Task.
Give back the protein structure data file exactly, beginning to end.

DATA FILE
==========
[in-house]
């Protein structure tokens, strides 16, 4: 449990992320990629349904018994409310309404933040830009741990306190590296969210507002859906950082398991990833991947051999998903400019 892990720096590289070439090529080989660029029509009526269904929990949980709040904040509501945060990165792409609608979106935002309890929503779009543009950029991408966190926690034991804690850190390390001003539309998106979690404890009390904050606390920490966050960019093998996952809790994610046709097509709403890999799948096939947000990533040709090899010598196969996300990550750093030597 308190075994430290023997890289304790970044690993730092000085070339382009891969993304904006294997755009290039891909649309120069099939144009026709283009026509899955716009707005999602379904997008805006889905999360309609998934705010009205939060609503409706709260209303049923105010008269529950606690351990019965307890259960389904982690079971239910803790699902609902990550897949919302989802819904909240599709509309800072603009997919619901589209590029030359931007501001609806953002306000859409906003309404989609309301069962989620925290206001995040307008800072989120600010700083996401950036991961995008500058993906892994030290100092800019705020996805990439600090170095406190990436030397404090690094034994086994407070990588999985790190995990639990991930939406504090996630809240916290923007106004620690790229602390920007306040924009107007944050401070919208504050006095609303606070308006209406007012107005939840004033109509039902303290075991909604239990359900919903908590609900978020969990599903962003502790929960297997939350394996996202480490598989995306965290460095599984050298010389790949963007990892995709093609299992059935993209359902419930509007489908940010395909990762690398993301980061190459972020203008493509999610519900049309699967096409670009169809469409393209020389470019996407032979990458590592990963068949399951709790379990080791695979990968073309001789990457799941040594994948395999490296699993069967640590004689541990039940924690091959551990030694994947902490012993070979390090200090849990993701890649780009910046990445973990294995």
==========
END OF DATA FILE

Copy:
[in-house]
């Protein structure tokens, strides 16, 4: 449990992320990629349904018994409310309404933040830009741990306190590296969210507002859906950082398991990833991947051999998903400019 892990720096590289070439090529080989660029029509009526269904929990949980709040904040509501945060990165792409609608979106935002309890929503779009543009950029991408966190926690034991804690850190390390001003539309998106979690404890009390904050606390920490966050960019093998996952809790994610046709097509709403890999799948096939947000990533040709090899010598196969996300990550750093030597 308190075994430290023997890289304790970044690993730092000085070339382009891969993304904006294997755009290039891909649309120069099939144009026709283009026509899955716009707005999602379904997008805006889905999360309609998934705010009205939060609503409706709260209303049923105010008269529950606690351990019965307890259960389904982690079971239910803790699902609902990550897949919302989802819904909240599709509309800072603009997919619901589209590029030359931007501001609806953002306000859409906003309404989609309301069962989620925290206001995040307008800072989120600010700083996401950036991961995008500058993906892994030290100092800019705020996805990439600090170095406190990436030397404090690094034994086994407070990588999985790190995990639990991930939406504090996630809240916290923007106004620690790229602390920007306040924009107007944050401070919208504050006095609303606070308006209406007012107005939840004033109509039902303290075991909604239990359900919903908590609900978020969990599903962003502790929960297997939350394996996202480490598989995306965290460095599984050298010389790949963007990892995709093609299992059935993209359902419930509007489908940010395909990762690398993301980061190459972020203008493509999610519900049309699967096409670009169809469409393209020389470019996407032979990458590592990963068949399951709790379990080791695979990968073309001789990457799941040594994948395999490296699993069967640590004689541990039940924690091959551990030694994947902490012993070979390090200090849990993701890649780009910046990445973990294995």